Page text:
The South Fork of Big Pine Creek is far less used than the North Fork, which gives access to North Palisade, Starlight and Thunderbolt peaks. But the approach up the south fork is shorter, has fewer people and great climbing.
So SP and Robert Miller from Albuquerque spent six days there climbing peaks.
First up was Middle Palisade at just over 14,000 feet. The route here is mainly 3rd class, but it is continuous climbing. There are none of the usual areas of talus and scree often found on this type of route and while easy it is not somewhere to make a mistake. The glacier is already showing exposed old ice and the already big suncups are a problem. But the climbing went well and this was about an 11-hour day return to camp.
Next day we went on up to Norman Clyde peak. This is a great peak and a step up in difficulty from Middle Pal. The route finding is tricky and many people get lost here. But not us though! The route is referred to as the NNW face, but it tends more to parallel the Firebird Ridge wandering across ledges and zigzagging back and forth seeking the easiest way. There are a lot of options and there are multiple cairns making what a lot of people consider to be the best route. It is better to trust one’s instinct and seek what looks to be best. The climbing is continuous 4th class and there is enough loose rock not to want to be there with others. There was another group on the Twilight Pillar so we hurried down the descent to avoid getting below them. It did not matter in the end since they were hours behind and straggled thorough our Finger Lake camp at about 9.00pm.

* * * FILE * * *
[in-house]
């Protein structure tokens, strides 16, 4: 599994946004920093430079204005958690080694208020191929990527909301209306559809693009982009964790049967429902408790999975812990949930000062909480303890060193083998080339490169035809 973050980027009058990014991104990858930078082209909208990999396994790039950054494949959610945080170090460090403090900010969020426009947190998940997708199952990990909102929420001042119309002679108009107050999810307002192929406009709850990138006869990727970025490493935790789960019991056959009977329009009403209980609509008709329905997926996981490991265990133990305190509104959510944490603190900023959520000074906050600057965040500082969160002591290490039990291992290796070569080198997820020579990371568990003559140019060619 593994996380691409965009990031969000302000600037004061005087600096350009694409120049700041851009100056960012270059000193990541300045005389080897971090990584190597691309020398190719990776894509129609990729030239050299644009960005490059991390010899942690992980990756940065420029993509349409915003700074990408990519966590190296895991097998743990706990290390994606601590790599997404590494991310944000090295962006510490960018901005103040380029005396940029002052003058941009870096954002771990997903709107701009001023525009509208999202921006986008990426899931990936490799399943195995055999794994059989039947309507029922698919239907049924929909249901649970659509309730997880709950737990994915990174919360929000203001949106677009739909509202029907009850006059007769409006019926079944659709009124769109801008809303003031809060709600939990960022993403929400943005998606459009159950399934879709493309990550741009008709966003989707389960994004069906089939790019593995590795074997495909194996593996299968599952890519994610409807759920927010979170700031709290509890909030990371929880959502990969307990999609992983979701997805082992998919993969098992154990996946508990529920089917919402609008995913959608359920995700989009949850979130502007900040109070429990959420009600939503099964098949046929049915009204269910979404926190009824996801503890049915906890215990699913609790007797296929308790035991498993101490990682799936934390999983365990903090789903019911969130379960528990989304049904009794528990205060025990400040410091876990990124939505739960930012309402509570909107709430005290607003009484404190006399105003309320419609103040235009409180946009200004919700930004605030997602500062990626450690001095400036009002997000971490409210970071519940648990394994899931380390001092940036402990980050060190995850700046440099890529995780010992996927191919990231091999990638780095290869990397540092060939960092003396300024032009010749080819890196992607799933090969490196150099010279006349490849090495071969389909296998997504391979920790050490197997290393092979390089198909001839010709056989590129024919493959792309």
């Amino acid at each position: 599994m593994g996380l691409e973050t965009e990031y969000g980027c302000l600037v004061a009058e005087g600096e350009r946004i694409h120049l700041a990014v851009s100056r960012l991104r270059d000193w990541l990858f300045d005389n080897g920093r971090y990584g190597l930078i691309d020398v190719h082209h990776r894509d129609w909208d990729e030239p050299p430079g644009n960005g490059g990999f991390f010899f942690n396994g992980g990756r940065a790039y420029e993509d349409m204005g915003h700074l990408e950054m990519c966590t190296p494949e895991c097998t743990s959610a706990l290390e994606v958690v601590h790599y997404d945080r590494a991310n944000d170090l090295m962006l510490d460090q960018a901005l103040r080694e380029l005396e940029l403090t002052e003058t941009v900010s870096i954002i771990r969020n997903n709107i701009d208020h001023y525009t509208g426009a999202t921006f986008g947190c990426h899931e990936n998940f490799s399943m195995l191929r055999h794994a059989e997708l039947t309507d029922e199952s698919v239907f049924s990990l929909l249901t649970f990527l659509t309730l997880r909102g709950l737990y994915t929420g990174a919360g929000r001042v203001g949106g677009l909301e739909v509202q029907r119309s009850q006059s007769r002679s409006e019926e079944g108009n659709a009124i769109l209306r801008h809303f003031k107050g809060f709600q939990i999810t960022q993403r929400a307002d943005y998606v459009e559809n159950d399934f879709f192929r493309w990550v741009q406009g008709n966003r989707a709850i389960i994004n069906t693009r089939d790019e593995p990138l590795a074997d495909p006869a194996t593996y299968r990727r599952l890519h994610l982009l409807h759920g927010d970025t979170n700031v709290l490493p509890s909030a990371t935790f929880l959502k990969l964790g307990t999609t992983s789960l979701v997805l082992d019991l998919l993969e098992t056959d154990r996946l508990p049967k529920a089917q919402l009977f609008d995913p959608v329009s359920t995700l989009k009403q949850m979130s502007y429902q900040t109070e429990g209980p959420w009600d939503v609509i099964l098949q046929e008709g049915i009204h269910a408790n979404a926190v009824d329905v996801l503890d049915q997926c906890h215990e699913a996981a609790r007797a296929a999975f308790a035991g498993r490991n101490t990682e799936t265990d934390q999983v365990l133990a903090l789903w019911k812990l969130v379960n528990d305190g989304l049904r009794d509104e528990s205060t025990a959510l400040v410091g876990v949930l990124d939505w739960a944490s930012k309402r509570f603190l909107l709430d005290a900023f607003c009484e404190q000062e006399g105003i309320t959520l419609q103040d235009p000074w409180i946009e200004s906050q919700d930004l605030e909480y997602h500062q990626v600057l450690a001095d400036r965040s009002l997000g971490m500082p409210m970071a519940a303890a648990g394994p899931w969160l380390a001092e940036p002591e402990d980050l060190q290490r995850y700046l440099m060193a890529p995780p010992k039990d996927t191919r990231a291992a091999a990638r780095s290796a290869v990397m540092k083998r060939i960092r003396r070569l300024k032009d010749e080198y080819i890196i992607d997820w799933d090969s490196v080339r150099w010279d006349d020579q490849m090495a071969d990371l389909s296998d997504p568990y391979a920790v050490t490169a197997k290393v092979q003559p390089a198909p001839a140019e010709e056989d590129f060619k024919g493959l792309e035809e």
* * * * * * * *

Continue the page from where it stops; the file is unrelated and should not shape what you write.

A day off to recover and then it was over to the Thumb. The RJ Secor description of this is pretty minimal – but reality is different. Southfork Pass has melted back a lot and there is bare ice in parts. We took the more westerly pass on the way up and then ascended up gullies and along the ridge to the southern slopes of the Thumb. We made this harder than it should have been tricky with some short 5th class steps and plenty of simply bad rock. The black dikes hare have eroded out creating tottering piles of rubble. But we were in too deep and kept going, finally getting to easy ground. This day was a lot windier than the previous so we did not delay heading home.
On the return we too the eastern pass down. The other would have been better since the lower section is dirt on top of hundreds of years old hard black ice. Not much fun. But we survived and headed back to the glories of Big Pine on day six.
All in all a great trip. We saw 6 other people in the high country and had perfect weather. A fair number of bugs but those will be getting better soon. A great trip for anyone wanting to do little-climbed peaks in a wonderful area.